In the past, people have been mostly working on rumen bacteria, and to some extent on other microbes that are called archaea. There are microbes that are responsible for methane production. With the new technologies mentioned earlier we can now also study rumen fungi. It was not until recently that we understood that fungi can grow in the absence of oxygen and that these rumen fungi are really efficient in degrading plant material that comes into the rumen. So it’s only over the last couple of years that we are starting putting together the more complete picture of the different aspects that really make the rumen such an efficient system for converting plant material into molecules that can be used by the ruminant animal.


I wasn’t aware of the rumen fungi. How important are they?


We know that there are quite a few, but we don’t necessarily know exactly since this remains a relatively unexplored area. Until about three years we thought that there would be only 4-5 phylogenetic groups. Now we think that there are at least eight.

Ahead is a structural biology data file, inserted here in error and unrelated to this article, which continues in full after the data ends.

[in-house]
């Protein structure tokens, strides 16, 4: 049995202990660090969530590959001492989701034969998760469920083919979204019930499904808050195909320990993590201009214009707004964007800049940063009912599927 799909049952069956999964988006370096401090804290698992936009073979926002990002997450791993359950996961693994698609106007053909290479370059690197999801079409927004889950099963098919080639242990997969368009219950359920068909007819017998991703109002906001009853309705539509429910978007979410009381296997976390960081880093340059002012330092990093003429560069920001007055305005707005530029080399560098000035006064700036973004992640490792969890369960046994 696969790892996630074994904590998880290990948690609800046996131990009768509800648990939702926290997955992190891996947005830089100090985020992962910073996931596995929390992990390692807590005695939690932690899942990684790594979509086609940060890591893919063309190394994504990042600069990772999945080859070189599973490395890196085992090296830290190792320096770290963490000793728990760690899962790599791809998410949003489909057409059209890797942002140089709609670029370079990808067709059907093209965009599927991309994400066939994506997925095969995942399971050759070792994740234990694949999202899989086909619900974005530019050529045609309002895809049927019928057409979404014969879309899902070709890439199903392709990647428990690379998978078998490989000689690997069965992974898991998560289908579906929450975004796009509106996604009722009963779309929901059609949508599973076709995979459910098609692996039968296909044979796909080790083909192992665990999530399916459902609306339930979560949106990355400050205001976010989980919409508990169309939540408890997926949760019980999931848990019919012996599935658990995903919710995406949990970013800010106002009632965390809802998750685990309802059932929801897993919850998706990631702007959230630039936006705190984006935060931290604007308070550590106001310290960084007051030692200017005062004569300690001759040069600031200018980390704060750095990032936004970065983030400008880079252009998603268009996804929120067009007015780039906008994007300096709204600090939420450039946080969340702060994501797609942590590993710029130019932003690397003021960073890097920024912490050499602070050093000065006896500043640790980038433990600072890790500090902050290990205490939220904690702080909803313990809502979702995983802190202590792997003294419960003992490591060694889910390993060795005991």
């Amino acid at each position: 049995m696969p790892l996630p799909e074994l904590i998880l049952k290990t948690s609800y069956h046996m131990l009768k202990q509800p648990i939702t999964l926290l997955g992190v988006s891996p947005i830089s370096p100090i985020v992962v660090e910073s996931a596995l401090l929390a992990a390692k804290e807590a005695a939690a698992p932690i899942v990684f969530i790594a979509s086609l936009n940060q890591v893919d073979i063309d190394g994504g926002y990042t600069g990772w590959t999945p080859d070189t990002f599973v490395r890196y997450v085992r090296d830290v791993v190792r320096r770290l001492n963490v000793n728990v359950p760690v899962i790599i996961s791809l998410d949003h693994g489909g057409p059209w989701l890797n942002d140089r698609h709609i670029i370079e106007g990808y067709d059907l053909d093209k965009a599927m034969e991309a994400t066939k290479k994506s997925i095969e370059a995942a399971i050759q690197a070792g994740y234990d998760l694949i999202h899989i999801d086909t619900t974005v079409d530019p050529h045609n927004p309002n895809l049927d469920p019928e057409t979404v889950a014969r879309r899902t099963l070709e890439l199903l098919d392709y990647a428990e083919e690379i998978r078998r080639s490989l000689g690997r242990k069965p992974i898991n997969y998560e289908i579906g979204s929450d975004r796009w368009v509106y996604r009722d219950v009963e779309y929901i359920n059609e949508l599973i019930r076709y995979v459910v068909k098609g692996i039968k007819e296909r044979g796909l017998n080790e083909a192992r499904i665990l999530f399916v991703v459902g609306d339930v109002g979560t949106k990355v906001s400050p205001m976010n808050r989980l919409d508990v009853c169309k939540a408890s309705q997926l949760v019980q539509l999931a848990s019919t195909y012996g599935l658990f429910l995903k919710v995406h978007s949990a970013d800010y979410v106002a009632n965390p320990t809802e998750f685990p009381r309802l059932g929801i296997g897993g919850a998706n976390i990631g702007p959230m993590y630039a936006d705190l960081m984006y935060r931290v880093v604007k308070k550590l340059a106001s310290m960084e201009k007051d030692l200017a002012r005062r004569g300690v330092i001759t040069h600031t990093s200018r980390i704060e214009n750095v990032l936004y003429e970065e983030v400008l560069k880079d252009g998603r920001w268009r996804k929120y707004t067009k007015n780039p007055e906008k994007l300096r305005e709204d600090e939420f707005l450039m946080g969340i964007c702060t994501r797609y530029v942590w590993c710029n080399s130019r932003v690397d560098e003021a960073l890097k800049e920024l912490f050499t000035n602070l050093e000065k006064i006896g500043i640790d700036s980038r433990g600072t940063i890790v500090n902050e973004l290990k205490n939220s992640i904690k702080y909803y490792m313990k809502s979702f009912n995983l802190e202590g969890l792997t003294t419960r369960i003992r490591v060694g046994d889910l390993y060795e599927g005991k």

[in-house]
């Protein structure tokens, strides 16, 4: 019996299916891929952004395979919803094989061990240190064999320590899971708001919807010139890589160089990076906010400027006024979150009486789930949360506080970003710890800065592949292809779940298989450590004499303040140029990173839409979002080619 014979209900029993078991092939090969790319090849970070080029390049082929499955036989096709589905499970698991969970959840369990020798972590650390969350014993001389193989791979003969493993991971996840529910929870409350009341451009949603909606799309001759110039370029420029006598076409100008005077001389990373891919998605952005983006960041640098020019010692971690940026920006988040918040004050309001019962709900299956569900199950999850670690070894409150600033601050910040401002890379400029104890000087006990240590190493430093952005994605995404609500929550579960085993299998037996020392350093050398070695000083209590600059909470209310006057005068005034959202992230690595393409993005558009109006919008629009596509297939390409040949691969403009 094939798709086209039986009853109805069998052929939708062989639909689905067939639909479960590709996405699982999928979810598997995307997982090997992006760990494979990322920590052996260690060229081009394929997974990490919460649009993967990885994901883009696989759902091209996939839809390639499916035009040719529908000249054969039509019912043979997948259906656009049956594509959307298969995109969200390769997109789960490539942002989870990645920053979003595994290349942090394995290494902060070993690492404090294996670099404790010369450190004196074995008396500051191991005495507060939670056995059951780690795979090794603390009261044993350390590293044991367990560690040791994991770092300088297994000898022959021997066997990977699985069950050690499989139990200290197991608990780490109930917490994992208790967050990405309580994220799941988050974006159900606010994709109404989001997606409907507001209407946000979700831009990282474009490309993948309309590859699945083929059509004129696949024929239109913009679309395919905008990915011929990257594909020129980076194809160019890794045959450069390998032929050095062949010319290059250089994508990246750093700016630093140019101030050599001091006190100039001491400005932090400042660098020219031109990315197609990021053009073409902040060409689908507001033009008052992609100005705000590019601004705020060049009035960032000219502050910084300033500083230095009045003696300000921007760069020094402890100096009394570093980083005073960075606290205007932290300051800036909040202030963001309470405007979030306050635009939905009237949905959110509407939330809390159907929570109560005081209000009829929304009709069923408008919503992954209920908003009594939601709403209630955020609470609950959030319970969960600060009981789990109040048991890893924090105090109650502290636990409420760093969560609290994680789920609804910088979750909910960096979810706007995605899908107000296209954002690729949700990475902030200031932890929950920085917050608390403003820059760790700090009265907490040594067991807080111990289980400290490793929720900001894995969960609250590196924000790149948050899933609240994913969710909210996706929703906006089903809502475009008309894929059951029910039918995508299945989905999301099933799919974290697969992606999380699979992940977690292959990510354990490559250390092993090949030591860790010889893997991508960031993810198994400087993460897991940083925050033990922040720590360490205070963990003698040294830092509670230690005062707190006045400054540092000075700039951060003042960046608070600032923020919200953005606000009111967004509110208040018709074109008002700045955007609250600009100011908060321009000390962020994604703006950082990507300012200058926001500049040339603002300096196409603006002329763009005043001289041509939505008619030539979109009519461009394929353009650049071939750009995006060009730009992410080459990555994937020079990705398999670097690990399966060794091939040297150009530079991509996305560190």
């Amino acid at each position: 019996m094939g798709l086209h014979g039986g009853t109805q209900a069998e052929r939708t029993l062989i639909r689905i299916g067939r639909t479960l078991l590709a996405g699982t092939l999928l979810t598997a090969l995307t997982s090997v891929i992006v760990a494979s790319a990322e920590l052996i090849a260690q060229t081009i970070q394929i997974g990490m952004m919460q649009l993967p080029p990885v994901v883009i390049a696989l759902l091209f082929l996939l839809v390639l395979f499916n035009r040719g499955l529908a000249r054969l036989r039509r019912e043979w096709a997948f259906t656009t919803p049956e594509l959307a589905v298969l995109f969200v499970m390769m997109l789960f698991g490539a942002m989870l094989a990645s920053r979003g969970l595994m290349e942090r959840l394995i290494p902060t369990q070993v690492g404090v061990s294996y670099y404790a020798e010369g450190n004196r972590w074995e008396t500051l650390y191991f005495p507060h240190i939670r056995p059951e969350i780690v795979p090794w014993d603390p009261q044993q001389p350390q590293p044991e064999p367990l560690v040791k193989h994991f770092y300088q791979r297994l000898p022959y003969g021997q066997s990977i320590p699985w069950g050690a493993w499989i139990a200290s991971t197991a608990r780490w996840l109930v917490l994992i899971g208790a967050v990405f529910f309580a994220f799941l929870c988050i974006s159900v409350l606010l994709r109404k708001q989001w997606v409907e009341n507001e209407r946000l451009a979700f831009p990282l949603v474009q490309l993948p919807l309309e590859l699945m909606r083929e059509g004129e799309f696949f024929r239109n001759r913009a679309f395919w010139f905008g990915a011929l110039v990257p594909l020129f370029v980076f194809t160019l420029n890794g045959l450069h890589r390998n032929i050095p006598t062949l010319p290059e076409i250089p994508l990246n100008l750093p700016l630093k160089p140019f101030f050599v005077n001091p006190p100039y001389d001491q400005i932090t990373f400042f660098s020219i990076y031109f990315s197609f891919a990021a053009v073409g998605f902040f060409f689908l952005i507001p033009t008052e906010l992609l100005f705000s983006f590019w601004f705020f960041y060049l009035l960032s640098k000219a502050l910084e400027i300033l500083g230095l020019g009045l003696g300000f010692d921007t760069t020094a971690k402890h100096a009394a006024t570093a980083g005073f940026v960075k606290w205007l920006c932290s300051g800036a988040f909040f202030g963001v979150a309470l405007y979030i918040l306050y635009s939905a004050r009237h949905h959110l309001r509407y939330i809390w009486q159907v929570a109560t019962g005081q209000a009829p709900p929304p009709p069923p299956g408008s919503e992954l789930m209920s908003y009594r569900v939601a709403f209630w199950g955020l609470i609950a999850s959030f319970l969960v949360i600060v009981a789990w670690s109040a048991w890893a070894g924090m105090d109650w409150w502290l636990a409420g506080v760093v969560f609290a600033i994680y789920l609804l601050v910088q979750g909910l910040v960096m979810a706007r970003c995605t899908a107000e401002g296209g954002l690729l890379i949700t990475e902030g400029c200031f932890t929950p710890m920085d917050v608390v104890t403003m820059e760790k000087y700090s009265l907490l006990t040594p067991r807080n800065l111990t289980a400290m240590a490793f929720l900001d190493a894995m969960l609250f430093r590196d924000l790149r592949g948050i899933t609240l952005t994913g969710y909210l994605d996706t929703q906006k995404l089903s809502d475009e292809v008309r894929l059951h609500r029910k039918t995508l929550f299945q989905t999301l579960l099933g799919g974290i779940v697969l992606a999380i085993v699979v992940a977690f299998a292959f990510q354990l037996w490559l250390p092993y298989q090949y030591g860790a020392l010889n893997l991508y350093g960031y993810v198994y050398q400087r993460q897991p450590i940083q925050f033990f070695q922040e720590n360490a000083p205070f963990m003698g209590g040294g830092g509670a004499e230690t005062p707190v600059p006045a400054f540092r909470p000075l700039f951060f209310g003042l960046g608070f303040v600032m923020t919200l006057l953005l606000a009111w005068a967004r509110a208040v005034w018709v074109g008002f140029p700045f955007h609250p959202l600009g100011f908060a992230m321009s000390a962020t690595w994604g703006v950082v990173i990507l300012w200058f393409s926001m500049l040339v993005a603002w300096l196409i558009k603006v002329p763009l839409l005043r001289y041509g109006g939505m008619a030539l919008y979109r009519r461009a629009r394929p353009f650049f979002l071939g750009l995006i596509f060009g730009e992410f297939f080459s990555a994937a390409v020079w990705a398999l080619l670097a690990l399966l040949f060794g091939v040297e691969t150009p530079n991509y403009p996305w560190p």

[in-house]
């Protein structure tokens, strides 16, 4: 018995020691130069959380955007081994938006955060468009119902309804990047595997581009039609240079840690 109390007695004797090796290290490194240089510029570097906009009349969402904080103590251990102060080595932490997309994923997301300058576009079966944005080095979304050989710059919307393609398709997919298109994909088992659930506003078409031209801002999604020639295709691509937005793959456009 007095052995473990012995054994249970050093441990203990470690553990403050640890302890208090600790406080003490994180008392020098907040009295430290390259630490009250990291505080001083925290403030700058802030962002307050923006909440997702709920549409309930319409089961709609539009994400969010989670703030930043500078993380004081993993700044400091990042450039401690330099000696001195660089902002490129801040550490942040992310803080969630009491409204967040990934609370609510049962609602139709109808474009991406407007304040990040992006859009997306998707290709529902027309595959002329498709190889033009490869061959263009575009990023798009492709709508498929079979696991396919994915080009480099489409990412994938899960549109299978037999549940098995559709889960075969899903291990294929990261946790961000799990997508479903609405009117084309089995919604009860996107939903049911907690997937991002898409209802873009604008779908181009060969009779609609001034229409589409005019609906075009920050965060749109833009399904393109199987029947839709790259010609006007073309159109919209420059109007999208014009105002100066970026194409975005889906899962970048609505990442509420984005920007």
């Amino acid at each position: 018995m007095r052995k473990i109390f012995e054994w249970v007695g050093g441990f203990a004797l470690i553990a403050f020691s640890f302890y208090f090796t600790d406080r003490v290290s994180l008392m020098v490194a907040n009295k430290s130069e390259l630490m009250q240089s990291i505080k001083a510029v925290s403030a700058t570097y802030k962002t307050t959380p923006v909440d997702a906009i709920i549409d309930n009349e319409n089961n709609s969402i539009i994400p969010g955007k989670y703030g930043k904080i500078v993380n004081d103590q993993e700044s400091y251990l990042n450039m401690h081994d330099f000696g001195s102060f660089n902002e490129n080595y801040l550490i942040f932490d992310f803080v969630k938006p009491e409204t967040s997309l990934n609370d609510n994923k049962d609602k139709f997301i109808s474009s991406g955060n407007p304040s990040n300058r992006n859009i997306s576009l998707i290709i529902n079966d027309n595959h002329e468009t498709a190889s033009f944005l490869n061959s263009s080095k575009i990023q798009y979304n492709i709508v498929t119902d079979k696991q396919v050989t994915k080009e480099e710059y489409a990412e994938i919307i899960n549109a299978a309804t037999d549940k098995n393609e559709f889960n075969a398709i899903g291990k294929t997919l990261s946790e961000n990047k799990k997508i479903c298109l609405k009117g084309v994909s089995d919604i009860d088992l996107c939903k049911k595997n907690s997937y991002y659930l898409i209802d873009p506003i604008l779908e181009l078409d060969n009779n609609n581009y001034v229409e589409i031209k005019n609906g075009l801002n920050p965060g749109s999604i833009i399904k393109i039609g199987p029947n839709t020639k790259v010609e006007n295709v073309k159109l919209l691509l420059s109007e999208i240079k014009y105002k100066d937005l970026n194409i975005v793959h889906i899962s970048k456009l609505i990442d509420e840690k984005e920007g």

Is it the presence of microbe species or the relationships and interactions between all these species including how they communicate that’s most important?


Yes – more important than who is there – it is more important what these different players are doing and how they interact with each other. This is reflected in the data we obtain when we track these communities and their function over time. Different organisms have different functional roles at different times.

When you look at DNA, RNA or proteins you get a snapshot in time and in space – and you see differences in space, but also in time. For example, when we looked at the different microbial proteins being produced, we could see that enzymes contributed by fungi and by bacteria differed from each other. Interesting is that we know that bacteria also produce enzymes that were produced by the fungi at this time point – but they seem to be just not be produced by the bacterial population at this particular moment.